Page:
European stocks and bond yields ticked up after a bruising day for global markets as cryptocurrencies whipsawed and the US Federal Reserve’s latest minutes hinted at tighter monetary policy to come as the pandemic recovery gathers pace.
In Europe, stocks rose in morning trading, with the UK’s FTSE 100 up 0.2 per cent while the Stoxx Europe index rose 0.4 per cent on the previous day’s close. The benchmark German 10-year Bunds and UK gilt yields were also up this morning, rising 0.015 and 0.017 points respectively as tightening fears lingered.
The pound rose 0.12 per cent against the dollar, while the euro rose 0.21 per cent.
The moves suggest a return of calm after a volatile day for equities, which saw the S&P 500 index close 0.3 per cent down after falling as much as 3 per cent.
“Global risk sentiment appears to be stabilising this morning after yesterday’s crypto contagion fears drove a broad risk-off day across European and US markets, which were already on shaky ground ahead of the [Fed] minutes,” analysts at JPMorgan wrote.
Cryptocurrencies continued to face considerable volatility, after Chinese regulators signalled a potential crackdown on Wednesday ahead of launching their own digital currency. Bitcoin, which had soared past $60,000 last month, fell as much as 30 per cent to a low of $30,101 yesterday, although it clawed back most of its losses.
“Stocks and cryptocurrencies have been showing signs of froth over the past few months and were due for a pullback,” said Richard Saperstein, chief investment officer at Treasury Partners.
Other cryptocurrencies continued to struggle. Dogecoin, a joke digital currency, had lost 15 per cent of its value over the previous 24 hours. Binance Coin, a token created by one of the largest digital currency trading platforms, was down 18 per cent over the same period.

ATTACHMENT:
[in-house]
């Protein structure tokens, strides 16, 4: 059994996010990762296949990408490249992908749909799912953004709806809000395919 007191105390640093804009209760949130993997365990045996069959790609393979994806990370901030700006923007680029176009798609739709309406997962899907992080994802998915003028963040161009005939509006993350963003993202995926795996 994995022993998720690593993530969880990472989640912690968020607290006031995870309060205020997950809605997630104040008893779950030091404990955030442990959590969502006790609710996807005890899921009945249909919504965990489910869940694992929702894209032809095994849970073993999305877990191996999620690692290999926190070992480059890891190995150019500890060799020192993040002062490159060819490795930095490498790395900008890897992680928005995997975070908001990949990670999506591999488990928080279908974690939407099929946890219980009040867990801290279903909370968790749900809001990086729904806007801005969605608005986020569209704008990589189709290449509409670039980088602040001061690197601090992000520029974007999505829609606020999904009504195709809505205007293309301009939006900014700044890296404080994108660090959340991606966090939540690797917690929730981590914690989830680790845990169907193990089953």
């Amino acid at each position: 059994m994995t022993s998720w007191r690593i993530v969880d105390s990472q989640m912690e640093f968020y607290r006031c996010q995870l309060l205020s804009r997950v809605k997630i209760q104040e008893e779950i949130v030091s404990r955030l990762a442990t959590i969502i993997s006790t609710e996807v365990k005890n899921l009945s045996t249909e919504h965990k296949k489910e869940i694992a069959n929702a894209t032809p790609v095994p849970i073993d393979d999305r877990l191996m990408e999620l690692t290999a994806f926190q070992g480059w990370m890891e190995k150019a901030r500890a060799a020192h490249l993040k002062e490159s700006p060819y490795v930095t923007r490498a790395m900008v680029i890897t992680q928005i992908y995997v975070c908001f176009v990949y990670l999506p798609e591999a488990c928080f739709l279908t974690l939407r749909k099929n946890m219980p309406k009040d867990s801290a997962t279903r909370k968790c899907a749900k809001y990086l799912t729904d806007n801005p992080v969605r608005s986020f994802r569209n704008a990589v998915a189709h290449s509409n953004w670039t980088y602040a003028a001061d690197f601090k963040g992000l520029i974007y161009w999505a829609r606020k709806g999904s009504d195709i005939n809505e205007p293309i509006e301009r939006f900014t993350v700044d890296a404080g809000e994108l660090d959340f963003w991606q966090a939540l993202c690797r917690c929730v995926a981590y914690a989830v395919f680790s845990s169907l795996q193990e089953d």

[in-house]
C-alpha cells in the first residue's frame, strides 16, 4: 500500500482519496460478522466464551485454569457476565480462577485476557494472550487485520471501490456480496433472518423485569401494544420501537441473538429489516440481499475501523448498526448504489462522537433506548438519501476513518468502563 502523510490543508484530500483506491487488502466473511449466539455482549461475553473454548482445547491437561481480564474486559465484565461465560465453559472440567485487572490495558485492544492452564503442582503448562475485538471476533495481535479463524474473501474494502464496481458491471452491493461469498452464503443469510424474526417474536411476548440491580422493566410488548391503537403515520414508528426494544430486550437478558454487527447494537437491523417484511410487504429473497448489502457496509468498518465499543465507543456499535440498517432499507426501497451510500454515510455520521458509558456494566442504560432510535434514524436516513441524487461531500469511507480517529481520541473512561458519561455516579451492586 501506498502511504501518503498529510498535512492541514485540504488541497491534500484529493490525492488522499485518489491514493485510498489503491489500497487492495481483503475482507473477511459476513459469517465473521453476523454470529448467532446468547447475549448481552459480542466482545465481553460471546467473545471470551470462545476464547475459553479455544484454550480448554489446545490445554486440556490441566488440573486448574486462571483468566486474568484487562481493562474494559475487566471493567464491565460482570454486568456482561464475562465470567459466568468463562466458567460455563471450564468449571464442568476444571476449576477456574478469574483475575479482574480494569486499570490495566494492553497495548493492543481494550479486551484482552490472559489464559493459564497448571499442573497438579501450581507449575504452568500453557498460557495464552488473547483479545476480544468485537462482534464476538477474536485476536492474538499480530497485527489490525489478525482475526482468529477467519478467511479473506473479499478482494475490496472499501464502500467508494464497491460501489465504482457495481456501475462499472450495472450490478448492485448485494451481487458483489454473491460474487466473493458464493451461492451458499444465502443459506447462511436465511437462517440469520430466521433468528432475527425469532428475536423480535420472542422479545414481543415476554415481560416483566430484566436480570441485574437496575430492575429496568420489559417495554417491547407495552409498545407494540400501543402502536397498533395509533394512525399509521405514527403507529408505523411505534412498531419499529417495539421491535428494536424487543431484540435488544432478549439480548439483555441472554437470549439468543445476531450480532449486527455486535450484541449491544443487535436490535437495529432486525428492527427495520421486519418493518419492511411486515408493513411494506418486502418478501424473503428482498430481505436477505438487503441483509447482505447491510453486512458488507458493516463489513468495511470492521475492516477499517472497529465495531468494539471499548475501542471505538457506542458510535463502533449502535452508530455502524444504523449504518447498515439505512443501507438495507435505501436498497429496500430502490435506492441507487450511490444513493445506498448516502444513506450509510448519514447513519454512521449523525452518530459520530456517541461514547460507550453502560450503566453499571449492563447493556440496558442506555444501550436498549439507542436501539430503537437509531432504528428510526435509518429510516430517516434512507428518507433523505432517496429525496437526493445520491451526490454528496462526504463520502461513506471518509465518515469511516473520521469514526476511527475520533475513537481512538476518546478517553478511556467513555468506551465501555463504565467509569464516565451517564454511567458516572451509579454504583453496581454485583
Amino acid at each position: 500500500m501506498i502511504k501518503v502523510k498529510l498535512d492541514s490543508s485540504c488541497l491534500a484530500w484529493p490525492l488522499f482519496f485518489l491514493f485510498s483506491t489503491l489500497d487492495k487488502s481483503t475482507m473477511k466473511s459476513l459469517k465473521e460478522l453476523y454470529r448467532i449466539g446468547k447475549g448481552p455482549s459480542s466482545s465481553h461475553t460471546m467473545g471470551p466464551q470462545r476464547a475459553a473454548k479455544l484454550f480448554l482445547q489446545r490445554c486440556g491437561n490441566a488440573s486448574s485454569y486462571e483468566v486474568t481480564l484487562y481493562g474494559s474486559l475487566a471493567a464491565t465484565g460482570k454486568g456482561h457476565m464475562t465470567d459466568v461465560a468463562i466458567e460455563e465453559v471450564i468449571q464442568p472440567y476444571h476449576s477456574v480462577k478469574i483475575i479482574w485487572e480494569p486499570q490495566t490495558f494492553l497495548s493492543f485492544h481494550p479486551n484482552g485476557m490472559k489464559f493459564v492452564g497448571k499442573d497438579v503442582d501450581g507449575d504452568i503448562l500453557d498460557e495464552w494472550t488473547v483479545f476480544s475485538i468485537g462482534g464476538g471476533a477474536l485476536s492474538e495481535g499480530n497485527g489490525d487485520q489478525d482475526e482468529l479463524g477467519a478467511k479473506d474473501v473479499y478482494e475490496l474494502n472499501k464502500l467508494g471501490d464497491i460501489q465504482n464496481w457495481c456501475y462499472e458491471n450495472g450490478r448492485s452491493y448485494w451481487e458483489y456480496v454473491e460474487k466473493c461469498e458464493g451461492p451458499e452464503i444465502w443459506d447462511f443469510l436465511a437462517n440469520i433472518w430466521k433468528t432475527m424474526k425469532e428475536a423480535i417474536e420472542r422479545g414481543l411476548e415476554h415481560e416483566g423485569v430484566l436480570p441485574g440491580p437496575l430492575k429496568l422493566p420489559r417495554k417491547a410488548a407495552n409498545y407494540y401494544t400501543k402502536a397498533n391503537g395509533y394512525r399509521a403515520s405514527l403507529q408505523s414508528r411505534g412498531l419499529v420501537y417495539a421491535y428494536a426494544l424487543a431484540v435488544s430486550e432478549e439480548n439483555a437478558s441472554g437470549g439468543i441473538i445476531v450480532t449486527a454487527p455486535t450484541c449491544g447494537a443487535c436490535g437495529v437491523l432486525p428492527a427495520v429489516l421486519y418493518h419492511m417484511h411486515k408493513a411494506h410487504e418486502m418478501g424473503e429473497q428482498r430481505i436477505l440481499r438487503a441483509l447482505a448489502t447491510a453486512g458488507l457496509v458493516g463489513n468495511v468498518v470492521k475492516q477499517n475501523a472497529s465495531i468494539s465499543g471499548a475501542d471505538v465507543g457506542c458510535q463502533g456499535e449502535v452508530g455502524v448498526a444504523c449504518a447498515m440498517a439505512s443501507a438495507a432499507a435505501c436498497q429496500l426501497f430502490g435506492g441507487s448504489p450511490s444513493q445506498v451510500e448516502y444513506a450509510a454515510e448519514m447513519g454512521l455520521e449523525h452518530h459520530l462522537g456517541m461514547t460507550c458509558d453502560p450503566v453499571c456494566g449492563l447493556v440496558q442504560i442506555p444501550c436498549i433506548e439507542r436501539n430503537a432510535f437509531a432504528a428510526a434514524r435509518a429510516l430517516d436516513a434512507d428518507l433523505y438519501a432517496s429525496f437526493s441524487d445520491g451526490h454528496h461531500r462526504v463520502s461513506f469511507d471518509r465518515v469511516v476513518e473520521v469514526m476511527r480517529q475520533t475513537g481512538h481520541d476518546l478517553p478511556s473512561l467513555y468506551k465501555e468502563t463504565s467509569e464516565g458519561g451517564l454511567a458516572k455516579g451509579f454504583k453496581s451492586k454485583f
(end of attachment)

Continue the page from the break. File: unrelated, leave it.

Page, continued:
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US markets look set to fall at open, with futures on the S&P and Nasdaq indicating a 0.5 and 0.4 per cent decrease, respectively. The latest minutes from the Federal Reserve, released Wednesday night, indicated that some policymakers thought the conversations about scaling back the central bank’s $120bn in monthly bond purchases would need to begin as the pandemic recovery heats up.
Mike Feroli, JPMorgan’s chief US economist, said that while the more hawkish tone was something of a surprise, the Fed’s discussions were likely to stretch over several meetings. He does not expect tapering to start until early 2022.
JPMorgan strategists Marko Kolanovic and Mislav Matejka predicted the market would remain bullish as economies reopen, bouts of volatility are likely to continue, with inflation concerns still top of investors’ minds.
The current wave of inflation would be higher in the near term, but could last anywhere from two to 18 months, according to Gautam Khanna, senior portfolio manger at Investment Insight.
“That’s where it starts to get a little bit interesting, this uncertainty will not sit well with investors. As such, we expect bouts of volatility and potential opportunities to ‘Buy the Dips’,” he said.